This means that the most likely stream of cash in the do-nothing scenario is not the line represented by Cash Stream B. It in fact is a non-linear decline in performance as suggested by the trajectory of Cash Stream C.

    It's tempting, but wrong, to analyze a proposal by asking whether, if the new investment were made, it will make you better off than you are now. Why? Because, if conditions are deteriorating on their own, you well might be worse off in the future than you are now after making the proposed investment, but you still will be better off than you would have been without it.

    Philip Bobbitt, a law professor at the University of Texas, calls this logic ""Parmenides' Fallacy,"" after the ancient Greek logician who claimed to have proved that the world must necessarily be entirely unchanging and, thus, that all change is illusion. In Professor Bobbitt's words, ""This fallacy occurs when one tries to assess a future state of affairs by measuring it against the present, as opposed to comparing it to other possible futures.""

  • Maximizing shareholder value -- Through the 1960s, this assumption actually wasn't at odds with reality: the average holding period of shares in shareholders' portfolios was between five and six years. Managers seeking to maximize the long-term strength and growth of their companies could reward their shareholders over that somewhat extended time period.

    By 2005, however, the world had changed dramatically. Over 8,200 hedge funds managing $1.2 trillion in assets held 10 percent of the market value of publicly traded stocks. But because the average holding period of stocks in hedge fund portfolios is about 60 days, they account for approximately 35 to 40 percent of the trading volume on stock exchanges.

    Another 72 percent of shares, by value, are held in institutional portfolios-primarily pension and mutual funds. The average holding period in these portfolios is 10 months, which means that many funds don't hold a stock long enough to vote the proxy. (This information on hedge funds and mutual funds comes from a 2006 speech by Louis M. Thompson, president & CEO of the National Investor Relations Institute.)
    Ought managers regard mutual funds, and hedge funds as shareholders, when their average holding periods are 10 and two months, respectively? Their holding period is shorter than the investment horizon of the most near-sighted of managers.

    A paradigm rooted in the convenience of mathematical optimization has run amok. It is possibly time to adjust the paradigm of management responsibility to the reality of today's financial markets. Instead of worrying about returns to funds, managers could say to these fund managers:

    ""You are investors and speculators, not shareholders-and you temporarily find yourselves holding the securities of our company. You are responsible for maximizing the returns on your investments.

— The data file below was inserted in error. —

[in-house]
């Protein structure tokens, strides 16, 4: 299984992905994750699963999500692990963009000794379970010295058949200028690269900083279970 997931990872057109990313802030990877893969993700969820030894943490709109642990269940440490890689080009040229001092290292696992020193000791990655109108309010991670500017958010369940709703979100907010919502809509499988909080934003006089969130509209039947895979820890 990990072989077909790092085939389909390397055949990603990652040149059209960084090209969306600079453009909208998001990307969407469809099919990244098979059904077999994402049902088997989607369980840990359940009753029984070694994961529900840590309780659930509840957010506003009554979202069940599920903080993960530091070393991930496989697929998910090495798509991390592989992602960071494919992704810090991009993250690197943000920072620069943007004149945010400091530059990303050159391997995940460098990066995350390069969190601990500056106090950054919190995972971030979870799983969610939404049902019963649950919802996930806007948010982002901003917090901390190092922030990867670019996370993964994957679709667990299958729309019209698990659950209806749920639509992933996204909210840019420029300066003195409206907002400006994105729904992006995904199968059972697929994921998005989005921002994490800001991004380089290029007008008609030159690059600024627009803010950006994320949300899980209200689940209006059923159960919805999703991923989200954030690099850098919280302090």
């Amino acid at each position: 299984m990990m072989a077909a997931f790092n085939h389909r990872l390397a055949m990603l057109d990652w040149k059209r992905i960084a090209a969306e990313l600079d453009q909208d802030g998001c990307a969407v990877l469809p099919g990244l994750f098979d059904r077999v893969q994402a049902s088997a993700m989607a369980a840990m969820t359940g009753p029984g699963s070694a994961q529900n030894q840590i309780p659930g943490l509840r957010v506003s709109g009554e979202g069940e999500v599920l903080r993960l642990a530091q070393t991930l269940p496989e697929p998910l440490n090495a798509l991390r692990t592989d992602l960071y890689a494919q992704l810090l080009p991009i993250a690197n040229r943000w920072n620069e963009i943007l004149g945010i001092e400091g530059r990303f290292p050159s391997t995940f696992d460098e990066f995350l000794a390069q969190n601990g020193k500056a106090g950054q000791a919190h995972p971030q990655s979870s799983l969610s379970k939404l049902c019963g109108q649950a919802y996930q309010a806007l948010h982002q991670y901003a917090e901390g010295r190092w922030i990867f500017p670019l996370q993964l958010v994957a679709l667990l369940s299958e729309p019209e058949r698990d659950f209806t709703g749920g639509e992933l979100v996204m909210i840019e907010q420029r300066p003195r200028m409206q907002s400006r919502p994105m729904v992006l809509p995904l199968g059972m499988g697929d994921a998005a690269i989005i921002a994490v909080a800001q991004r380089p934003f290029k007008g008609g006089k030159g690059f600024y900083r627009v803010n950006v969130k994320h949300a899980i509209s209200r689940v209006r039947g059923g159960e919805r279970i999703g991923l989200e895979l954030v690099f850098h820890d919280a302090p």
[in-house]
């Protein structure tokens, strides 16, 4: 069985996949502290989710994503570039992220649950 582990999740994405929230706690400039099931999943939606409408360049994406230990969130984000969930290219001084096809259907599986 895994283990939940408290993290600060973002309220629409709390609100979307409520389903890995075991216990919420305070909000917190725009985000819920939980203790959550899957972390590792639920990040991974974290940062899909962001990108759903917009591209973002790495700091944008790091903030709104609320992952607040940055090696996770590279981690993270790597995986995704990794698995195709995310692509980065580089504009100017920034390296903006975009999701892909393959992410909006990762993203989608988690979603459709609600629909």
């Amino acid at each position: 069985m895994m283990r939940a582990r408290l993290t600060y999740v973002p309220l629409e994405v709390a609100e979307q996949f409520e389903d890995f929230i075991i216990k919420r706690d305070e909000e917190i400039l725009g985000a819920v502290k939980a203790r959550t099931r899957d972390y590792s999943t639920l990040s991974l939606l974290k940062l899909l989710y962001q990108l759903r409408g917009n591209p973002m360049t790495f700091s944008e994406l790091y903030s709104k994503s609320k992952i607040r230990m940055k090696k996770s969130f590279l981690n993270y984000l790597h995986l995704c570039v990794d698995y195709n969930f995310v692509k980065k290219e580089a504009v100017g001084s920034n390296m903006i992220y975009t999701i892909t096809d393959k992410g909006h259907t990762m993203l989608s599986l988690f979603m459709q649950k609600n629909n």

""Our responsibility is to maximize the long-term value of this company. We will therefore act in the interest of those whose interests coincide with our long-term prospects-including employees, customers, the communities in which our employees live, and that small minority of investors who plan to hold our securities for several years.""

  • Using gross margins to measure competitive health -- Analysts often build spreadsheet models that segregate fixed and variable costs in order to estimate the impact that sales volume changes in various products and markets will have on the financial performance of a company. The perspective that these models offer is that if managers increase revenues from products that generate higher percentage gross margins, more revenue will drop to the bottom line-and vice versa. It is quite common, as a result, for stock prices to rise or fall in response to quarterly announcements that reveal changes in gross margin percentages.

    While these measures indeed signal how changes in product mix are likely to affect profitability, they make it difficult for managers to move down-market to counter disruptive competitors attacking from below. The low-end of most markets in which disruptive competitors typically take root usually can be characterized by higher unit volumes, at lower prices and lower gross margin percentages. Although the total gross margin dollars generated at the low end often exceeds the total gross margin dollars generated at the high end of many markets, the instincts generated by analysts' financial models cause most managers to ""flee"" up-market towards customers who will pay for higher margin products, even though unit volumes are smaller, when attacked from below by disruptive competitors. This proclivity to focus exclusively on gross margin, in many ways, causes the innovator's dilemma.

    Some companies have come to measure financial health differently. For example, some measure gross margin x inventory turns-a metric that has amply helped discount retailers, such as Wal-Mart. Others create a common product or service platform that can extend from the low to high end of the market by adding and removing features and functionality.

    They then measure profitability not by gross margin percentages, but by net operating profit after fully allocated fixed costs. When they do that, it actually creates an incentive to defend the low end of the market-because the volume there absorbs overhead costs, and can make high-end products appear to be even more profitable. In other words, it makes both ends of the market appear to managers and sales people to be attractive. Many firms that do this find that they escape the innovator's dilemma that causes up-market flight.

Source: Christensen, Clayton M., Failed Paradigms of Financial Analysis: Sunk Costs, Strategy & Innovation, January-February 2007, Vol 5, No. 1 and Christensen, Clayton M., Failed Paradigms of Financial Analysis, Strategy & Innovation, March-April 2007, Vol 5, No. 2